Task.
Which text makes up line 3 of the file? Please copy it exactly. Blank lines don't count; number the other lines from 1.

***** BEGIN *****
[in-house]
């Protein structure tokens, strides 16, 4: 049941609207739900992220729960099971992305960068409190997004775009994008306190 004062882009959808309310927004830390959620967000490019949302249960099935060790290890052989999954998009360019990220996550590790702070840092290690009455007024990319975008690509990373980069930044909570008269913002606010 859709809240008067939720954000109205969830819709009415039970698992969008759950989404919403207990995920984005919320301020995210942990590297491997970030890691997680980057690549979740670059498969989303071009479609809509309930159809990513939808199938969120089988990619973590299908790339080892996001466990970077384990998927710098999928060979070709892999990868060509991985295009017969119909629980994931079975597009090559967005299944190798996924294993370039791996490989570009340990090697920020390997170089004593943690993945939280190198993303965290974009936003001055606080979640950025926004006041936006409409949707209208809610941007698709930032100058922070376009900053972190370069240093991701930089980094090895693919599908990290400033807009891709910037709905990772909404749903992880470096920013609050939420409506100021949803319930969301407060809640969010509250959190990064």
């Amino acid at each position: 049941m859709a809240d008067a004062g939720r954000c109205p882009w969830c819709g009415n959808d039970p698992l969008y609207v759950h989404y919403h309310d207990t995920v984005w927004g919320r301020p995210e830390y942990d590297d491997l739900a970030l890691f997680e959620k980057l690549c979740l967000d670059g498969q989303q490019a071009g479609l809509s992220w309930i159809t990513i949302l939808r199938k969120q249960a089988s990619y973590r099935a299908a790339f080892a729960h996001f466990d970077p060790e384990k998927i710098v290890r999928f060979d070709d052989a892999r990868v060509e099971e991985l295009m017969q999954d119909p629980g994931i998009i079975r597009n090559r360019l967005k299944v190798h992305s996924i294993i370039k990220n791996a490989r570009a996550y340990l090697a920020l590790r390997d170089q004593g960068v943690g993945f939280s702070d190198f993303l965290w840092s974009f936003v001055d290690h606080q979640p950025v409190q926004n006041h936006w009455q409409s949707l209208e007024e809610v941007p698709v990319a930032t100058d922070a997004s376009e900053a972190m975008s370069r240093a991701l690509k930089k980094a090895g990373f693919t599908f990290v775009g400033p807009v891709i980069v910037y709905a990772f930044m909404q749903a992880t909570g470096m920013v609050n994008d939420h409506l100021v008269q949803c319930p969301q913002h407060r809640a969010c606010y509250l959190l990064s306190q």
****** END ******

């Amino acid at each position: 049941m859709a809240d008067a004062g939720r954000c109205p882009w969830c819709g009415n959808d039970p698992l969008y609207v759950h989404y919403h309310d207990t995920v984005w927004g919320r301020p995210e830390y942990d590297d491997l739900a970030l890691f997680e959620k980057l690549c979740l967000d670059g498969q989303q490019a071009g479609l809509s992220w309930i159809t990513i949302l939808r199938k969120q249960a089988s990619y973590r099935a299908a790339f080892a729960h996001f466990d970077p060790e384990k998927i710098v290890r999928f060979d070709d052989a892999r990868v060509e099971e991985l295009m017969q999954d119909p629980g994931i998009i079975r597009n090559r360019l967005k299944v190798h992305s996924i294993i370039k990220n791996a490989r570009a996550y340990l090697a920020l590790r390997d170089q004593g960068v943690g993945f939280s702070d190198f993303l965290w840092s974009f936003v001055d290690h606080q979640p950025v409190q926004n006041h936006w009455q409409s949707l209208e007024e809610v941007p698709v990319a930032t100058d922070a997004s376009e900053a972190m975008s370069r240093a991701l690509k930089k980094a090895g990373f693919t599908f990290v775009g400033p807009v891709i980069v910037y709905a990772f930044m909404q749903a992880t909570g470096m920013v609050n994008d939420h409506l100021v008269q949803c319930p969301q913002h407060r809640a969010c606010y509250l959190l990064s306190q």